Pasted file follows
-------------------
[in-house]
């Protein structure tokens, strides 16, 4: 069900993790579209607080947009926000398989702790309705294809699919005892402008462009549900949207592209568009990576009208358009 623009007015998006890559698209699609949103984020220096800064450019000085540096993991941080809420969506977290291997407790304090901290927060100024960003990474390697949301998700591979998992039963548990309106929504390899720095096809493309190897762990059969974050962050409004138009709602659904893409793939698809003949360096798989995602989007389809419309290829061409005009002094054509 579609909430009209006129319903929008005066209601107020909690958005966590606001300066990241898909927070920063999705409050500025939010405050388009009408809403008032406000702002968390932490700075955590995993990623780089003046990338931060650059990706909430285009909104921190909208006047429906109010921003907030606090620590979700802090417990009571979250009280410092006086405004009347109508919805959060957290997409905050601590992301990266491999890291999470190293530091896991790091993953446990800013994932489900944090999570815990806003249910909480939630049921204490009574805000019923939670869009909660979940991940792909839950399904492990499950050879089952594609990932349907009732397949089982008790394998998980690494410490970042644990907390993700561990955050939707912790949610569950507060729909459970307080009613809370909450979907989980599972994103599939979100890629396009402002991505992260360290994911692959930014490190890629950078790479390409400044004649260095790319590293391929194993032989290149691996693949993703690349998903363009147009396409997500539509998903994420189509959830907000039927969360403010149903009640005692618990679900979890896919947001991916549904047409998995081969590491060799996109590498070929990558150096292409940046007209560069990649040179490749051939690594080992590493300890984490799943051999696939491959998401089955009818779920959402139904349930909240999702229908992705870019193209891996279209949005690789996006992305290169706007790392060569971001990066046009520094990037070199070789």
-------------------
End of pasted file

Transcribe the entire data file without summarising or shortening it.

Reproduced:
[in-house]
């Protein structure tokens, strides 16, 4: 069900993790579209607080947009926000398989702790309705294809699919005892402008462009549900949207592209568009990576009208358009 623009007015998006890559698209699609949103984020220096800064450019000085540096993991941080809420969506977290291997407790304090901290927060100024960003990474390697949301998700591979998992039963548990309106929504390899720095096809493309190897762990059969974050962050409004138009709602659904893409793939698809003949360096798989995602989007389809419309290829061409005009002094054509 579609909430009209006129319903929008005066209601107020909690958005966590606001300066990241898909927070920063999705409050500025939010405050388009009408809403008032406000702002968390932490700075955590995993990623780089003046990338931060650059990706909430285009909104921190909208006047429906109010921003907030606090620590979700802090417990009571979250009280410092006086405004009347109508919805959060957290997409905050601590992301990266491999890291999470190293530091896991790091993953446990800013994932489900944090999570815990806003249910909480939630049921204490009574805000019923939670869009909660979940991940792909839950399904492990499950050879089952594609990932349907009732397949089982008790394998998980690494410490970042644990907390993700561990955050939707912790949610569950507060729909459970307080009613809370909450979907989980599972994103599939979100890629396009402002991505992260360290994911692959930014490190890629950078790479390409400044004649260095790319590293391929194993032989290149691996693949993703690349998903363009147009396409997500539509998903994420189509959830907000039927969360403010149903009640005692618990679900979890896919947001991916549904047409998995081969590491060799996109590498070929990558150096292409940046007209560069990649040179490749051939690594080992590493300890984490799943051999696939491959998401089955009818779920959402139904349930909240999702229908992705870019193209891996279209949005690789996006992305290169706007790392060569971001990066046009520094990037070199070789």